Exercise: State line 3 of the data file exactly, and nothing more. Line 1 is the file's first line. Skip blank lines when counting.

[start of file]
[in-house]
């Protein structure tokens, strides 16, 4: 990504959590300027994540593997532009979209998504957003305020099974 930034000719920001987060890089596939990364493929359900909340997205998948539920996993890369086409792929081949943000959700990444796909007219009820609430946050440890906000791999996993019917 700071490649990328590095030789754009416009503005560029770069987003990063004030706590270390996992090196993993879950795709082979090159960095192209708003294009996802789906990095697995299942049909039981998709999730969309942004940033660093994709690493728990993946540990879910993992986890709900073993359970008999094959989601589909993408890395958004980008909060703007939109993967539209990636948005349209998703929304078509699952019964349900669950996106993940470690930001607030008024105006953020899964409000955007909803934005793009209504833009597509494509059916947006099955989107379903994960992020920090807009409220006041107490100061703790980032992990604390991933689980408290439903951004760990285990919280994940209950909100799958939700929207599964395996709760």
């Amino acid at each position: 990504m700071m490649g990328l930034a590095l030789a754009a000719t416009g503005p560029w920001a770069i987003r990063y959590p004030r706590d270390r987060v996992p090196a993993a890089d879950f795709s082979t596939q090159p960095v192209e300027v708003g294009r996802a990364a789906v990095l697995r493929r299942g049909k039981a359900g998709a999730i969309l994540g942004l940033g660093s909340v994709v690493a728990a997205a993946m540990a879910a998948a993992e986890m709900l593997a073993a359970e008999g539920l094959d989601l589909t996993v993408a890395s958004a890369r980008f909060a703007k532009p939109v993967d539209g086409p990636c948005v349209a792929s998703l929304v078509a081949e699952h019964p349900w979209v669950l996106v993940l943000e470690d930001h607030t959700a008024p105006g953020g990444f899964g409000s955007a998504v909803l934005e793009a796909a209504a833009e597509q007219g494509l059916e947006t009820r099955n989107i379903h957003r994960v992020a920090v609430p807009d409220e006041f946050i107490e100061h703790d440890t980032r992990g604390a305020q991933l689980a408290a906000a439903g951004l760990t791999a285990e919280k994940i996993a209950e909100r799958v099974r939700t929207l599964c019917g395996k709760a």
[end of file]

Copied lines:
């Amino acid at each position: 990504m700071m490649g990328l930034a590095l030789a754009a000719t416009g503005p560029w920001a770069i987003r990063y959590p004030r706590d270390r987060v996992p090196a993993a890089d879950f795709s082979t596939q090159p960095v192209e300027v708003g294009r996802a990364a789906v990095l697995r493929r299942g049909k039981a359900g998709a999730i969309l994540g942004l940033g660093s909340v994709v690493a728990a997205a993946m540990a879910a998948a993992e986890m709900l593997a073993a359970e008999g539920l094959d989601l589909t996993v993408a890395s958004a890369r980008f909060a703007k532009p939109v993967d539209g086409p990636c948005v349209a792929s998703l929304v078509a081949e699952h019964p349900w979209v669950l996106v993940l943000e470690d930001h607030t959700a008024p105006g953020g990444f899964g409000s955007a998504v909803l934005e793009a796909a209504a833009e597509q007219g494509l059916e947006t009820r099955n989107i379903h957003r994960v992020a920090v609430p807009d409220e006041f946050i107490e100061h703790d440890t980032r992990g604390a305020q991933l689980a408290a906000a439903g951004l760990t791999a285990e919280k994940i996993a209950e909100r799958v099974r939700t929207l599964c019917g395996k709760a």